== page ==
Can a Mandamus Writ Be Used to Control a Public Official's Exercise of Discretion ?
Mandamus does not lie to compel a body or a public official vested with discretionary power or authority to use it in a particular manner. See Hughie v. Horn, 730 A.2d 1042 (Pa. Cmwlth. 1999).
It is clear that mandamus is appropriate only to compel a government body or a public official to perform a discretionary act when such government body or public official has a legally mandated duty to perform that act and has refused to do so. Id.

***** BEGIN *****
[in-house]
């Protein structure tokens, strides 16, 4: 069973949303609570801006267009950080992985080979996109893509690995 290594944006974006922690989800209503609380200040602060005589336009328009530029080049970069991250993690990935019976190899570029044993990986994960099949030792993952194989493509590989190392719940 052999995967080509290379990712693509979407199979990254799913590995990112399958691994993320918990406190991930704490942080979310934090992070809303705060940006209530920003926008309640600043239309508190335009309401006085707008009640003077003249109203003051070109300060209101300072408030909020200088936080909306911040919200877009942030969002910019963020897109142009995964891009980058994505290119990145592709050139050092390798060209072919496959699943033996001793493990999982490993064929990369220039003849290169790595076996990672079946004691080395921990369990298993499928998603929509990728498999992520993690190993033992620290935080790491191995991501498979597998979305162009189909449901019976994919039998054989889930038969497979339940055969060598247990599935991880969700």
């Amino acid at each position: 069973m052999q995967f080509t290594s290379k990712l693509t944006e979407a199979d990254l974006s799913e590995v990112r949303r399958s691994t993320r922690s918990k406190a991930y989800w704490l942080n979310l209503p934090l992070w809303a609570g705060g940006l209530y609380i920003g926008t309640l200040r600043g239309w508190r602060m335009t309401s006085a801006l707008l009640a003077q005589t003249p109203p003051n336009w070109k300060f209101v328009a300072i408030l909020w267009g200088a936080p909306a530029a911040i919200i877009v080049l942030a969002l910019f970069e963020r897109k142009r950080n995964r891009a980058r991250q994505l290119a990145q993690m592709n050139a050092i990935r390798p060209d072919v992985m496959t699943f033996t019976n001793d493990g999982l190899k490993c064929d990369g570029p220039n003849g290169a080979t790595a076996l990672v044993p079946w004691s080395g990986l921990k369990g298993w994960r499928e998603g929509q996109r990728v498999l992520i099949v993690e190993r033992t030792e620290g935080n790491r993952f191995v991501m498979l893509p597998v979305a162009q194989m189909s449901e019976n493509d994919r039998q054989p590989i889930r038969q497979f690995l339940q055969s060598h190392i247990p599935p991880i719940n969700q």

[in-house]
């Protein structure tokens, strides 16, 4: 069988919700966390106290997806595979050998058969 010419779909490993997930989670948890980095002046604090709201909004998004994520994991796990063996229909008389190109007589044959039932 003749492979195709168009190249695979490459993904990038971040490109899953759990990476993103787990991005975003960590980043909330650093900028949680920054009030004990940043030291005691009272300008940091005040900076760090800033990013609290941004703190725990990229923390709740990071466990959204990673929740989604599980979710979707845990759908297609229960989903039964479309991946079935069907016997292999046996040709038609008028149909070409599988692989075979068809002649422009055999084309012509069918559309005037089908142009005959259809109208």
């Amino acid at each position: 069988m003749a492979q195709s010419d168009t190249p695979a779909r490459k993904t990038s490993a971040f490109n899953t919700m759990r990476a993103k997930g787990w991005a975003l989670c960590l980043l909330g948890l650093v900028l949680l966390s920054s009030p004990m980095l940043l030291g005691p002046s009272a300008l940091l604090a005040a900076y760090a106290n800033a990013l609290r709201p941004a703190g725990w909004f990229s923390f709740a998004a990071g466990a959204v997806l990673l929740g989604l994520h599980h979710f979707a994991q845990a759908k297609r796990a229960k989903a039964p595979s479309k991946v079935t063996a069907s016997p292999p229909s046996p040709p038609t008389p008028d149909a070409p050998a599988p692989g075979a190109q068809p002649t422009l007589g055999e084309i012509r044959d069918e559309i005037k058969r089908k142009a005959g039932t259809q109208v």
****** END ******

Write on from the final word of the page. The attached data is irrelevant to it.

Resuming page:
In Williams v. Worley, 847 A.2d 134 (Pa. Cmwlth. 2004), this Court articulated the settled principle that a writ of mandamus is an extraordinary remedy and one that may be issued to compel the performance of a ministerial act or a mandatory duty when a clear right exists in the plaintiff, a corresponding duty exists in the defendant and no other appropriate or adequate remedy is available.
A mandamus writ cannot be used to control a public official's exercise of his or her discretion or judgment. Id.